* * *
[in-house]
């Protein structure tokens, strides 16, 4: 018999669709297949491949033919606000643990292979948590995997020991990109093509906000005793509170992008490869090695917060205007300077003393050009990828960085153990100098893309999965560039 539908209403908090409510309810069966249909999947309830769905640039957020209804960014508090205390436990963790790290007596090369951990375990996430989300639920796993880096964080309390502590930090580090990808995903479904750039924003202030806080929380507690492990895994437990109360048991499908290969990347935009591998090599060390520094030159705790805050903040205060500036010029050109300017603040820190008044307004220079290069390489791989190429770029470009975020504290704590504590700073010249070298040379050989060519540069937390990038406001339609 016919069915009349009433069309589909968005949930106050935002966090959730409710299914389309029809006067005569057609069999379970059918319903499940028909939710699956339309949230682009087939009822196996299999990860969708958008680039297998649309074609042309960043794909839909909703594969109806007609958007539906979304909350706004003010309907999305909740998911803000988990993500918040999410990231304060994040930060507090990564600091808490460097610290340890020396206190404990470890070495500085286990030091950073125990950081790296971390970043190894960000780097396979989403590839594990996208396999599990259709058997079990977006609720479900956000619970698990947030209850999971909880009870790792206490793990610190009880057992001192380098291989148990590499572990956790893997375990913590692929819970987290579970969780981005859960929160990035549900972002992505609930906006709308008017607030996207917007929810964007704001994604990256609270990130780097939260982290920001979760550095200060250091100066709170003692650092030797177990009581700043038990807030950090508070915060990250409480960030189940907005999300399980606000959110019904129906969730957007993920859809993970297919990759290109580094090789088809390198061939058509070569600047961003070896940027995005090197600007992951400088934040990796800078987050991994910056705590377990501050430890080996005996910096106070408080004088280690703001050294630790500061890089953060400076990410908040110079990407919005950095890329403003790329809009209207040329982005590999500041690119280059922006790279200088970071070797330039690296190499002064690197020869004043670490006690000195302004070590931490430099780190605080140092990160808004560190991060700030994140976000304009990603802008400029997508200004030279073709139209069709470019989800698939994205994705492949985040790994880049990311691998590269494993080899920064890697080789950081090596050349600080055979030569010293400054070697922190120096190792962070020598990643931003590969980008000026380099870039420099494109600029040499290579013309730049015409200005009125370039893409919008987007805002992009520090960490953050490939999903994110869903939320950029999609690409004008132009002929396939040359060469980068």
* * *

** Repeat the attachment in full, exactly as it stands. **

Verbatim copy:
[in-house]
């Protein structure tokens, strides 16, 4: 018999669709297949491949033919606000643990292979948590995997020991990109093509906000005793509170992008490869090695917060205007300077003393050009990828960085153990100098893309999965560039 539908209403908090409510309810069966249909999947309830769905640039957020209804960014508090205390436990963790790290007596090369951990375990996430989300639920796993880096964080309390502590930090580090990808995903479904750039924003202030806080929380507690492990895994437990109360048991499908290969990347935009591998090599060390520094030159705790805050903040205060500036010029050109300017603040820190008044307004220079290069390489791989190429770029470009975020504290704590504590700073010249070298040379050989060519540069937390990038406001339609 016919069915009349009433069309589909968005949930106050935002966090959730409710299914389309029809006067005569057609069999379970059918319903499940028909939710699956339309949230682009087939009822196996299999990860969708958008680039297998649309074609042309960043794909839909909703594969109806007609958007539906979304909350706004003010309907999305909740998911803000988990993500918040999410990231304060994040930060507090990564600091808490460097610290340890020396206190404990470890070495500085286990030091950073125990950081790296971390970043190894960000780097396979989403590839594990996208396999599990259709058997079990977006609720479900956000619970698990947030209850999971909880009870790792206490793990610190009880057992001192380098291989148990590499572990956790893997375990913590692929819970987290579970969780981005859960929160990035549900972002992505609930906006709308008017607030996207917007929810964007704001994604990256609270990130780097939260982290920001979760550095200060250091100066709170003692650092030797177990009581700043038990807030950090508070915060990250409480960030189940907005999300399980606000959110019904129906969730957007993920859809993970297919990759290109580094090789088809390198061939058509070569600047961003070896940027995005090197600007992951400088934040990796800078987050991994910056705590377990501050430890080996005996910096106070408080004088280690703001050294630790500061890089953060400076990410908040110079990407919005950095890329403003790329809009209207040329982005590999500041690119280059922006790279200088970071070797330039690296190499002064690197020869004043670490006690000195302004070590931490430099780190605080140092990160808004560190991060700030994140976000304009990603802008400029997508200004030279073709139209069709470019989800698939994205994705492949985040790994880049990311691998590269494993080899920064890697080789950081090596050349600080055979030569010293400054070697922190120096190792962070020598990643931003590969980008000026380099870039420099494109600029040499290579013309730049015409200005009125370039893409919008987007805002992009520090960490953050490939999903994110869903939320950029999609690409004008132009002929396939040359060469980068």